Down in Monterey

From ANIMAL PEOPLE, November 1995:

MONTEREY, California––Alarmed by
the decline of sea life within the Monterey Bay
National Marine Sanctuary, stretching from the
Golden Gate area off San Francisco to the vicinity of
Hearst’s Castle at San Simeon, diver Ed Cooper of
Pacific Grove and underwater photographer Kevin
McDonnell of Seaside have proposed strengthening
the existing federal protections by creating an undersea
park straddling the Hopkins Marine Refuge at
Point Cabrillo, just west of the Monterey Bay
Aquarium. The park would ban all fishing and marine
life collection within an area extending 200 to 300
yards offshore, to a depth of 60 feet.

The plan has the tentative approval of local
governments and planning bodies. “We’ve been surprised
how little opposition there is,” McDonnell told
ANIMAL PEOPLE. The final okay must come from
the California Fish and Game Commission.
The park would be named for marine biologist
Edward F. Ricketts, remembered by former
employee John Steinbeck as “Doc” in the 1940 novel
Cannery Row. Ironically, as operator of a laboratory
supply house, Ricketts was perhaps the most prolific
sea life collector in the region ever.
“He did a lot of collecting,” McDonnell
acknowledged, “but so did John J. Audubon. It was a
different world, and if Ricketts was around today, he
probably wouldn’t be collecting.”
Cooper and McDonnell broached the park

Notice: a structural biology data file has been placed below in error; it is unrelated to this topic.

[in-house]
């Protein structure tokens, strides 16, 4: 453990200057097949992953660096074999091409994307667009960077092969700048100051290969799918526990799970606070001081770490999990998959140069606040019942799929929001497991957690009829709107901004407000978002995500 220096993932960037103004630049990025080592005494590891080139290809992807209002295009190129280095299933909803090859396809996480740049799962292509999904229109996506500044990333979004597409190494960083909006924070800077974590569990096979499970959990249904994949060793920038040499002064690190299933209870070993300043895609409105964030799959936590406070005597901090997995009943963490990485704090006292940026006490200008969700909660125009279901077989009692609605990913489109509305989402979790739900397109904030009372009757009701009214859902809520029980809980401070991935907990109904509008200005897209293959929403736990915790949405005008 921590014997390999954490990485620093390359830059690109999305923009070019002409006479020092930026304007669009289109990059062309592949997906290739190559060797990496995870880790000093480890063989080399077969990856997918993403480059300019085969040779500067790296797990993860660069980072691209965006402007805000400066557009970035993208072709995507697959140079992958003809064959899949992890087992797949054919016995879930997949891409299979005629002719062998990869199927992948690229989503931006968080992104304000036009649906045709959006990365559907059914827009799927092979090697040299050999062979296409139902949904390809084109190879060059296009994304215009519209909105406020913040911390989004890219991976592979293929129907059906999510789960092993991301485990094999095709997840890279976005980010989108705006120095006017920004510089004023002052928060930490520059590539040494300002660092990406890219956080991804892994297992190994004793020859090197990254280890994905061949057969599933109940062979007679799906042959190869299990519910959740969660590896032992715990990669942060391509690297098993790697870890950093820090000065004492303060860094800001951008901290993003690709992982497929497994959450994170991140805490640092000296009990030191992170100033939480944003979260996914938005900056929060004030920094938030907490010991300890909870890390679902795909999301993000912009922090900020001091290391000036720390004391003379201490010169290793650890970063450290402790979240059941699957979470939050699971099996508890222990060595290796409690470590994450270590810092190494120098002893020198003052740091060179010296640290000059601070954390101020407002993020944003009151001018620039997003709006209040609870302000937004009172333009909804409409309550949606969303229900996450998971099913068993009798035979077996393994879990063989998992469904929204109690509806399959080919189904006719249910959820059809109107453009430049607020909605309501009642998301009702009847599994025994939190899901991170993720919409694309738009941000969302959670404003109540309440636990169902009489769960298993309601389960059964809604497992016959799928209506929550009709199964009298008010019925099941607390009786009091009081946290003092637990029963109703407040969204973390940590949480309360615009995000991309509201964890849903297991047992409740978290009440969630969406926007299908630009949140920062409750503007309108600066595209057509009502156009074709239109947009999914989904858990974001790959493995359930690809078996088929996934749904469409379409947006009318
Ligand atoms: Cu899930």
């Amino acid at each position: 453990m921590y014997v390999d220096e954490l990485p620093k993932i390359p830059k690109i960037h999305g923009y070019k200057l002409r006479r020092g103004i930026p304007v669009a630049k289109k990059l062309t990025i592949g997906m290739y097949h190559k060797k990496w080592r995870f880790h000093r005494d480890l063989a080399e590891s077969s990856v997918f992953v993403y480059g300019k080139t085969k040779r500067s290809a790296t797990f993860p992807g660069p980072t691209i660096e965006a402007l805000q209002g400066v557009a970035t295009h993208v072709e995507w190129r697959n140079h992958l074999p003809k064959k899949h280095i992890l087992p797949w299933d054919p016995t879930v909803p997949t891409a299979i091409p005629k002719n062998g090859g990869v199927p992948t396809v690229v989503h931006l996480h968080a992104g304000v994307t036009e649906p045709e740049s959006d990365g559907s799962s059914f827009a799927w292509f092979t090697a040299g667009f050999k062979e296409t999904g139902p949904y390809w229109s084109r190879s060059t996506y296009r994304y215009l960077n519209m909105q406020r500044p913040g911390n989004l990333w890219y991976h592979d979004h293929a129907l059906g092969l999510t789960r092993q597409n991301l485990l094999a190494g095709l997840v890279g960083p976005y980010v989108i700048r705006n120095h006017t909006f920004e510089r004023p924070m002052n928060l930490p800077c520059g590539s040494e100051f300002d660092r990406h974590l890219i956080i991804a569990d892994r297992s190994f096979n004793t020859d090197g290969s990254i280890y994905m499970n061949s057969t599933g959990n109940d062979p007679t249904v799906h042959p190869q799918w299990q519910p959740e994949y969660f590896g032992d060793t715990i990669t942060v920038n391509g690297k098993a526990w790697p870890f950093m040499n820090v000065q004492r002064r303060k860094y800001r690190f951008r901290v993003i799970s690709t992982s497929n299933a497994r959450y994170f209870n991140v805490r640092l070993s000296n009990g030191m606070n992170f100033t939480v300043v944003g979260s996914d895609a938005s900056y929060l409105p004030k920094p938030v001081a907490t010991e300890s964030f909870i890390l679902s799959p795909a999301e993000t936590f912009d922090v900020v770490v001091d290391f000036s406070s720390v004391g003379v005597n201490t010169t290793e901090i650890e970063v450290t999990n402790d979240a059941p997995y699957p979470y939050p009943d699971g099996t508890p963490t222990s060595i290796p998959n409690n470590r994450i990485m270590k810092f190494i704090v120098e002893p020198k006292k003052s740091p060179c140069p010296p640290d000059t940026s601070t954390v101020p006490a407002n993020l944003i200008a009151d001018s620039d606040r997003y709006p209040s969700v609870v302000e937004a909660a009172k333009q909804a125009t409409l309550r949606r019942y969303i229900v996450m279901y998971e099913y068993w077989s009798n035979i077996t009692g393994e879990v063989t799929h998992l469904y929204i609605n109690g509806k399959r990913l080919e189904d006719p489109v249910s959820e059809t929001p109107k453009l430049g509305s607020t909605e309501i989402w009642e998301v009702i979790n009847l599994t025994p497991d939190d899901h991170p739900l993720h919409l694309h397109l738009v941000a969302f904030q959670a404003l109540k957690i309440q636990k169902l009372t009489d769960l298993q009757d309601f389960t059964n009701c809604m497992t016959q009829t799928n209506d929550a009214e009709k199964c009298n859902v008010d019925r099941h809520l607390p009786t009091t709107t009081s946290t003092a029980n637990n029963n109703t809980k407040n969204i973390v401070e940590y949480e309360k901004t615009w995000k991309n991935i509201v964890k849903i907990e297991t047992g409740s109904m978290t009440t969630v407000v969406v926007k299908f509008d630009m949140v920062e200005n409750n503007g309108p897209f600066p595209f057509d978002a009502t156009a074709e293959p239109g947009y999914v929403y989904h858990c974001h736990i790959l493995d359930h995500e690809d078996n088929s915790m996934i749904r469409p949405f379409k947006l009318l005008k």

idea in July, just days before Representative Sam Farr
(D-Calif.) led a successful floor fight to convince the
House to restore $2 million of a $3 million cut in the
National Marine Sanctuaries budget.
Amid the debate over both the
Cooper/McDonnell proposal and the budget cut, 17
sea otters were found dead or dying in Monterey Bay
and nearby Morro Bay, including 11 females––10
adults and a pup––who apparently succumbed to
dehydration and starvation, as did several hundred
common mures and other seabirds who turned up
dead along the coast from Monterey Bay to Bodega
Bay. What brought the conditions on remains
“We tested for natural causes and manmade
causes,” said veterinarian Tom Williams of the
Marine Mammal Center in Tiburon. “Everything
came up negative. It was not infectious, not poisonous,
not toxic. The diagnosis is open.”

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